How to do a mouth swab COVID-19 test

There are different ways the mouth swab COVID-19 test may be done:

  • A healthcare professional may swab your mouth for you.
  • A healthcare profession may supervise while you do it yourself.
  • You may be given a kit at a testing location with instructions for how to swab your own mouth.
  • You can use an at-home mouth swab kit.

You may need to take certain steps before the test to make sure the results are as accurate as possible. If you need to book an appointment, ask if there’s anything you should avoid on the day of your test. Some types of tests that use saliva require that you don’t eat, drink, smoke, brush your teeth, or chew gum 30 minutes before the test (FDA, 2020).

You may be reminded to cough forcefully 3-5 times and keep the phlegm in your mouth before you swab if a medical professional is conducting or supervising the test. That’s because coughing brings up secretions from your lungs, and preliminary research suggests this improves the chance of identifying coronavirus in samples (Kojima, 2020).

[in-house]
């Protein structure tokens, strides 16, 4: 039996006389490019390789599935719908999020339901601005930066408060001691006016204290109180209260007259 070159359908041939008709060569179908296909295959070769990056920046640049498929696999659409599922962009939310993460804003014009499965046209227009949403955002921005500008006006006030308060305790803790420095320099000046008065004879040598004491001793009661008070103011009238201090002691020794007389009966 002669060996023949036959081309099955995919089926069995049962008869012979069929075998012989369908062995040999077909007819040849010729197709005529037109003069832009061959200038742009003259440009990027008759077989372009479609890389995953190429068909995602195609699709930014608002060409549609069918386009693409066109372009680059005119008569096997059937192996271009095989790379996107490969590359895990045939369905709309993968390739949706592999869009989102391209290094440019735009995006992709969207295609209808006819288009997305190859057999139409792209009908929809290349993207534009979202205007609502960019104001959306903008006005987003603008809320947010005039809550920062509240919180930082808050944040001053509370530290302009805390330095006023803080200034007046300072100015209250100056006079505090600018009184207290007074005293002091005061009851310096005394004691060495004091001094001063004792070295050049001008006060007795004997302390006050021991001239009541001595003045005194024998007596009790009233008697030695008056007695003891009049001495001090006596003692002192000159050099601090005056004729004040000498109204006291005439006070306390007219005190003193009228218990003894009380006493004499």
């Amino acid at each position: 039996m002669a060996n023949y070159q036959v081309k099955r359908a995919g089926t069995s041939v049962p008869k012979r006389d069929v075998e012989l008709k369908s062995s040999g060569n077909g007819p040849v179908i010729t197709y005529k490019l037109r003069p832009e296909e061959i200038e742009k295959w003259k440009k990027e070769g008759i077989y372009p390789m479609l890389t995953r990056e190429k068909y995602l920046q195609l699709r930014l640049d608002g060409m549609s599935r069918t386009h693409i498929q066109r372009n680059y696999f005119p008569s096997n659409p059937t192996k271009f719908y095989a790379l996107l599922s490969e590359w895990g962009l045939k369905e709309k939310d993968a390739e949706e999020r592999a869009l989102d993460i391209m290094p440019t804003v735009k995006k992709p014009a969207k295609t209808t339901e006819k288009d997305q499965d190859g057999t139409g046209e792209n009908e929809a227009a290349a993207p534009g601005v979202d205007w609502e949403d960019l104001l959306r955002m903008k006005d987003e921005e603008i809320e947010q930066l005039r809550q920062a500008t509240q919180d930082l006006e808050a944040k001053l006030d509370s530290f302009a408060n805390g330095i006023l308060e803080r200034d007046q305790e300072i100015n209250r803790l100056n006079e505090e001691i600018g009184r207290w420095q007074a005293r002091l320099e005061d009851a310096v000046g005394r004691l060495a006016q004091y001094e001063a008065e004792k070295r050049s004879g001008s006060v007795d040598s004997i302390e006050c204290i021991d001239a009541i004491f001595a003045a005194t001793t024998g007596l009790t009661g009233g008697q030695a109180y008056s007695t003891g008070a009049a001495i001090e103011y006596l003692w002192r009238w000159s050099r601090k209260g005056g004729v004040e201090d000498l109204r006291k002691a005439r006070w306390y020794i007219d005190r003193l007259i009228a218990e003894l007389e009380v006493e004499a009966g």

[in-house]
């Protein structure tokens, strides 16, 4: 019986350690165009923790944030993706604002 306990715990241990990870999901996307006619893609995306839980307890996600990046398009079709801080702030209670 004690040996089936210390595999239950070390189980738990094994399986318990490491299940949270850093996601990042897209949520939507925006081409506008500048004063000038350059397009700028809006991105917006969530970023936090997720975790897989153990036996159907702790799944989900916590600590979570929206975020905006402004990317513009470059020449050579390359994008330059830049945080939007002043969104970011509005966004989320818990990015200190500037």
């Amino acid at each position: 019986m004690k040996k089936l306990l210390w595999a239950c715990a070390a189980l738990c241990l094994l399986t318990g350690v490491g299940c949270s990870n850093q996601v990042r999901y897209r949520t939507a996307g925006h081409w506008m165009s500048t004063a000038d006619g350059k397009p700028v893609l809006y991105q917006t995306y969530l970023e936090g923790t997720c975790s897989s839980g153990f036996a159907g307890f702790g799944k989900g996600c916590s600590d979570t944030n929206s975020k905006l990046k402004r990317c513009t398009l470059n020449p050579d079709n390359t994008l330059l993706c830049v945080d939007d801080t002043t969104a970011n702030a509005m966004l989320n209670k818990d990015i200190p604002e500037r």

If someone is administering the test, they will swab the inside of your mouth. If it’s a self-collection test, you’ll have a sheet with instructions outlining the process.

Where to get a mouth swab COVID-19 test

If you’re currently experiencing symptoms of COVID-19, if you’ve been in close contact (within six feet for 15 minutes or more) with someone with a confirmed case of COVID-19, or if your healthcare provider tells you to do so, you should go get tested. People who have taken part in any activity that puts them at a higher risk for COVID-19 because they cannot socially distance themselves should also get a test done. That includes travel, large get-togethers, or crowded indoor settings (CDC, 2020-d).

If you’re unsure whether you need to get tested, you can use the CDC’s self-checker tool (CDC, 2020-e).

If you know you’ve been in close contact with someone with COVID-19 or in a situation that puts you at risk of getting it, you can speak with your healthcare provider, your local urgent care, or your state or local health department to find out where to get tested (CDC, 2020-a).

The U.S. Food and Drug Administration (FDA) has granted emergency use approval for some at-home molecular and antigen tests that don’t require a prescription and can be ordered online, but both of them are nasal swab tests (FDA, 2020-b; FDA, 2020-c). The molecular tests need to be sent back to the lab for analysis.